Ukraine’s leaders behave like they have immunity and impunity, as if Ukraine were a vital raw material supplier or possessed of other geopolitical importance. In reality, they only have power in isolation. The EU should not fear continuing to apply tough standards to Ukraine. But the EU needs leverage and should also work harder to show it is on the side of Ukraine’s beleaguered democratic, liberal and economically constructive forces. Once Ukraine develops proper relations with Europe appropriate to its size, location and economic potential, the EU’s leverage will be much higher. It’s time to show Ukraine some tough love.

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About the author
Andrew Wilson is a Senior Policy Fellow at the European Council on Foreign Relations and a reader in Ukrainian Studies at the School of Slavonic and East European Studies (SSEES) at University College London. He has previously held academic positions at the London School of Economics and Cambridge. His most recent books are Belarus: The Last European Dictatorship (2011) and The Ukrainians: Unexpected Nations (third edition, 2009). His publications for ECFR include Ukraine after the Tymoshenko verdict (2011) and Turning Presence into Power: Lessons from the Eastern Neighbourhood (with Nicu Popescu).

Acknowledgements
The author would like to acknowledge the help of Jana Kobzova for her useful advice and Hans Kundnani for his excellent and speedy editing, as well as the following interviewees in Ukraine: Olexiy Haran, Rostyslav Pavlenko, Taras Berezovets, Yuliya Mostova, Alyona Getmanchuk, Mykhailo Honchar, Oleksandr Lytvynenko and members of the EU delegation in Kiev.

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Among members of the European Council on Foreign Relations are former prime ministers, presidents, European commissioners, current and former parliamentarians and ministers, public intellectuals, business leaders, activists and cultural figures from the EU member states and candidate countries.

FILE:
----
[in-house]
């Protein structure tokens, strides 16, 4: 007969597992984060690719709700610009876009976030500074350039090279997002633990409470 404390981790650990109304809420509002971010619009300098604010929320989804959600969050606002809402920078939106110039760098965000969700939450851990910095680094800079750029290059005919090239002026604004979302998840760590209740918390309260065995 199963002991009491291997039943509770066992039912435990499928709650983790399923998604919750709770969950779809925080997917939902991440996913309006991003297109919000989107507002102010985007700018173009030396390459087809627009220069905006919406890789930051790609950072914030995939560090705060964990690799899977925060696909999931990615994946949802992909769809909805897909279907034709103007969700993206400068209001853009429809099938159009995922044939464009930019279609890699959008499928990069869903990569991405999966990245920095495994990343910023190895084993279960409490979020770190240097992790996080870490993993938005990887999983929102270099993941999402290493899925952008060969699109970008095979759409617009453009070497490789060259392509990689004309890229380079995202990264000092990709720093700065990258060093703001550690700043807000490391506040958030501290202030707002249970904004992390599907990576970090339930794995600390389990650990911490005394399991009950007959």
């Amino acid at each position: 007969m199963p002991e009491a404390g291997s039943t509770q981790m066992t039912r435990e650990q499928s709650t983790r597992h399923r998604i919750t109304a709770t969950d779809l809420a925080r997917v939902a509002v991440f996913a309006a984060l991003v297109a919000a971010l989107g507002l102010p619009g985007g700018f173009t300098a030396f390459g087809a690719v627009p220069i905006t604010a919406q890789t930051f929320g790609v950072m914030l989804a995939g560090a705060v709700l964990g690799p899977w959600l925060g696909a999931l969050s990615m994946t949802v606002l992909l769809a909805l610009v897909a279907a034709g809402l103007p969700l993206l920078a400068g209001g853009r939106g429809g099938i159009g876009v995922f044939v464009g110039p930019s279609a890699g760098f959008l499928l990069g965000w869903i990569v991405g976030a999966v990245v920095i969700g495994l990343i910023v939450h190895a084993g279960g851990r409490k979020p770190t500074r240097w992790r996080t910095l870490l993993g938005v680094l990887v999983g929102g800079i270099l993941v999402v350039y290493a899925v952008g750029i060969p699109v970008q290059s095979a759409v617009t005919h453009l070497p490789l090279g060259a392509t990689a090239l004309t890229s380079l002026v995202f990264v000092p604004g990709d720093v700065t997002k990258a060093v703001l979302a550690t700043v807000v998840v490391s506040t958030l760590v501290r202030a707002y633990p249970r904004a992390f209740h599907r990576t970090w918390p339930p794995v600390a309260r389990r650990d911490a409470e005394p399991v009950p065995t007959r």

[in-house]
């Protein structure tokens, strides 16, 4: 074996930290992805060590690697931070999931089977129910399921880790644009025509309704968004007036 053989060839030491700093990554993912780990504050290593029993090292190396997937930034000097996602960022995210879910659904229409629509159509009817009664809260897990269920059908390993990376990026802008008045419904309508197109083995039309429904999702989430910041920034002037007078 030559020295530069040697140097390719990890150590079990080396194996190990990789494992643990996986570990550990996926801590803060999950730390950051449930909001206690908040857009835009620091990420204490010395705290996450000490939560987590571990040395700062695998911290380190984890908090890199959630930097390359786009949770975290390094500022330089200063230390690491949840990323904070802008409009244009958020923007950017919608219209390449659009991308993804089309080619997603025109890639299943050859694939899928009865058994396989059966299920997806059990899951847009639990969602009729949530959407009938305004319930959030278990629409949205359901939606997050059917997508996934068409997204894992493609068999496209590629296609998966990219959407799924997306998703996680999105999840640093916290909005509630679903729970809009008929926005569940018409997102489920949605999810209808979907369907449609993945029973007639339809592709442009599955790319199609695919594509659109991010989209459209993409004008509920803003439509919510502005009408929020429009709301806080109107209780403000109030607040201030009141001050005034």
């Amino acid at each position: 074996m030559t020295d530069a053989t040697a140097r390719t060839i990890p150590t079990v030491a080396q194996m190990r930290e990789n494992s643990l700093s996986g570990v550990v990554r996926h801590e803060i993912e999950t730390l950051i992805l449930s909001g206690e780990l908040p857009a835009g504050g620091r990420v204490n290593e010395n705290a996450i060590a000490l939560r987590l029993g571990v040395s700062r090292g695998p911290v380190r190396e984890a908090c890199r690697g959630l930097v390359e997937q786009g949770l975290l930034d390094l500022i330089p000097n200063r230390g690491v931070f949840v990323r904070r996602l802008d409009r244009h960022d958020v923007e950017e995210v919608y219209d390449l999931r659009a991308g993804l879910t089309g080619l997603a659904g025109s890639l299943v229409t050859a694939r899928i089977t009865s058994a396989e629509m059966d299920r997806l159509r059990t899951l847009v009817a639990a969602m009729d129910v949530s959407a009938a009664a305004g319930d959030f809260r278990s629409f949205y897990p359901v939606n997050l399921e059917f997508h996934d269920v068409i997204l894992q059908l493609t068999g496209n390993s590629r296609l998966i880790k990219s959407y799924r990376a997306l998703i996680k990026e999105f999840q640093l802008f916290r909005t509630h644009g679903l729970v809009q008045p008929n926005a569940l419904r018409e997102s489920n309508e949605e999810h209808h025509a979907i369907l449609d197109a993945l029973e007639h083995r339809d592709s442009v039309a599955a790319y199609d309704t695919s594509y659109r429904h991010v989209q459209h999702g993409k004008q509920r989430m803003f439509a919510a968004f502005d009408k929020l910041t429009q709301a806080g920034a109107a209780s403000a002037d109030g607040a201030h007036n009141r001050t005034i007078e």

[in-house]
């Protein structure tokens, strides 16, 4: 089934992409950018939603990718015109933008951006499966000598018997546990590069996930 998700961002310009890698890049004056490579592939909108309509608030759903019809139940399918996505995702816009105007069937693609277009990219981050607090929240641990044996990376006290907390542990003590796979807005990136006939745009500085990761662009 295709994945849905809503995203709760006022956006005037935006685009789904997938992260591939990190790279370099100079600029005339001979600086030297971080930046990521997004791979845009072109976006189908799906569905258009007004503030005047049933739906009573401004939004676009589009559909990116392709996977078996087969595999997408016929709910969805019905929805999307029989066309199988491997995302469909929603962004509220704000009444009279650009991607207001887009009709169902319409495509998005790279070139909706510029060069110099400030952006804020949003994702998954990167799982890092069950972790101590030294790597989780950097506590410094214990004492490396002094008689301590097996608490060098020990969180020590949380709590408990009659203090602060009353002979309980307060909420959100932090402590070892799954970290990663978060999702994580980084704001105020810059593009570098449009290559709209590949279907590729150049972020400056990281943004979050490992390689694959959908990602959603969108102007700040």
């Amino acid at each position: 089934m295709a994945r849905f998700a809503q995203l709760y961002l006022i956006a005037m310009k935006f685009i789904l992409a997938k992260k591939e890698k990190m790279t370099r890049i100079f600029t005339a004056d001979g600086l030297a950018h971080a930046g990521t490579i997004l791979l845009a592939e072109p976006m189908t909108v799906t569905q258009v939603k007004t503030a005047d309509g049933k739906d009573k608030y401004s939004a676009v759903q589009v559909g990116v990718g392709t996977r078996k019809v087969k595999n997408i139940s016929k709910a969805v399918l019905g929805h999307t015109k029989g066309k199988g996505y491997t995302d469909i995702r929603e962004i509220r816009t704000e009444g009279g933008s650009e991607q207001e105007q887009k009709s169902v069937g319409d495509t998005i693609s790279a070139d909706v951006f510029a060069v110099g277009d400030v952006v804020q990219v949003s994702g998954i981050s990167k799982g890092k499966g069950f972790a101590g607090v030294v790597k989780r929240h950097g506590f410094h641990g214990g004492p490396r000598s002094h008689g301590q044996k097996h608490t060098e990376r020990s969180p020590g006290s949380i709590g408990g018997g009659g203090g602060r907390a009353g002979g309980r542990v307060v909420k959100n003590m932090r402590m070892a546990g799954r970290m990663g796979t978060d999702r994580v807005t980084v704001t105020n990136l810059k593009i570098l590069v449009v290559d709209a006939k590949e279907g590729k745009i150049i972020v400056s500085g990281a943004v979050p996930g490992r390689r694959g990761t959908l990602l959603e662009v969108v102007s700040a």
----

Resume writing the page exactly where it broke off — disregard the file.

John Bruton (Ireland)

Former European Commission Ambassador to the USA; former Prime Minister (Taoiseach)

Hanzade Dogan Boyner ˘ (Turkey)

Heidi Hautala (Finland)

Minister for International Development

Chair, Dog Gazetecilik and Dog ˘an ˘an On-line

Ian Buruma (The Netherlands)
Writer and academic

Andrew Duff (United Kingdom)
Member of the European Parliament

Sasha Havlicek (United Kingdom)

Executive Director, Institute for Strategic Dialogue (ISD)

Erhard Busek (Austria)

Chairman of the Institute for the Danube and Central Europe

Mikuláš Dzurinda (Slovakia)
Former Foreign Minister

Connie Hedegaard (Denmark)
Commissionr for Climate Change

Asger Aamund (Denmark) Urban Ahlin (Sweden)

Hans Eichel (Germany)
Former Finance Minister

President and CEO, A. J. Aamund A/S and Chairman of Bavarian Nordic A/S Deputy Chairman of the Foreign Affairs Committee and foreign policy spokesperson for the Social Democratic Party

Jerzy Buzek (Poland)
Member of the European Parliament; former President of the European Parliament; former Prime Minister

Steven Heinz (Austria)
Co-Founder & Co-Chairman, Lansdowne Partners Ltd

Rolf Ekeus (Sweden)

Gunilla Carlsson (Sweden) Maria Livanos Cattaui (Switzerland)

Martti Ahtisaari (Finland)

Minister for International Development Cooperation